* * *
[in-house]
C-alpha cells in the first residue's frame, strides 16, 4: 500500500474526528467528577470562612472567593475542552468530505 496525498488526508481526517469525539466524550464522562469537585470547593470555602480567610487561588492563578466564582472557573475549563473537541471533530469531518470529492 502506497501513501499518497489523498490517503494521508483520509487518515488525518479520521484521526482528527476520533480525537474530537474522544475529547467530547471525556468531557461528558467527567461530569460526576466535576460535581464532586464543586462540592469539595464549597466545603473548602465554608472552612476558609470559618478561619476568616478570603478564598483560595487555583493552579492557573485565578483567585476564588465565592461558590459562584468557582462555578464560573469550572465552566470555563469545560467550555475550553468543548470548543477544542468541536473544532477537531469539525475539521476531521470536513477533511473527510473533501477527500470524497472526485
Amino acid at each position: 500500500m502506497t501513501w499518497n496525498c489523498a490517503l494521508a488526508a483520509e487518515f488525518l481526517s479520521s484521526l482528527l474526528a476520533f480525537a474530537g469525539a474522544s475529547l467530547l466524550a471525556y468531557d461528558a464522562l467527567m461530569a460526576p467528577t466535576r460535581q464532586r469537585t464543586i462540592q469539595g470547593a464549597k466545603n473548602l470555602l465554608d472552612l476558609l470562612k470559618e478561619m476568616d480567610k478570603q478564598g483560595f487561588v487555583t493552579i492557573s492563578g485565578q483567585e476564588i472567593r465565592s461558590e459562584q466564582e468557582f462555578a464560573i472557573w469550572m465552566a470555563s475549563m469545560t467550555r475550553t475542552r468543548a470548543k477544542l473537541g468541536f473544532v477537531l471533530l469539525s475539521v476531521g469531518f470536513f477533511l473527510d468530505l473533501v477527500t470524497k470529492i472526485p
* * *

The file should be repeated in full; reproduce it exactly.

[in-house]
C-alpha cells in the first residue's frame, strides 16, 4: 500500500474526528467528577470562612472567593475542552468530505 496525498488526508481526517469525539466524550464522562469537585470547593470555602480567610487561588492563578466564582472557573475549563473537541471533530469531518470529492 502506497501513501499518497489523498490517503494521508483520509487518515488525518479520521484521526482528527476520533480525537474530537474522544475529547467530547471525556468531557461528558467527567461530569460526576466535576460535581464532586464543586462540592469539595464549597466545603473548602465554608472552612476558609470559618478561619476568616478570603478564598483560595487555583493552579492557573485565578483567585476564588465565592461558590459562584468557582462555578464560573469550572465552566470555563469545560467550555475550553468543548470548543477544542468541536473544532477537531469539525475539521476531521470536513477533511473527510473533501477527500470524497472526485
Amino acid at each position: 500500500m502506497t501513501w499518497n496525498c489523498a490517503l494521508a488526508a483520509e487518515f488525518l481526517s479520521s484521526l482528527l474526528a476520533f480525537a474530537g469525539a474522544s475529547l467530547l466524550a471525556y468531557d461528558a464522562l467527567m461530569a460526576p467528577t466535576r460535581q464532586r469537585t464543586i462540592q469539595g470547593a464549597k466545603n473548602l470555602l465554608d472552612l476558609l470562612k470559618e478561619m476568616d480567610k478570603q478564598g483560595f487561588v487555583t493552579i492557573s492563578g485565578q483567585e476564588i472567593r465565592s461558590e459562584q466564582e468557582f462555578a464560573i472557573w469550572m465552566a470555563s475549563m469545560t467550555r475550553t475542552r468543548a470548543k477544542l473537541g468541536f473544532v477537531l471533530l469539525s475539521v476531521g469531518f470536513f477533511l473527510d468530505l473533501v477527500t470524497k470529492i472526485p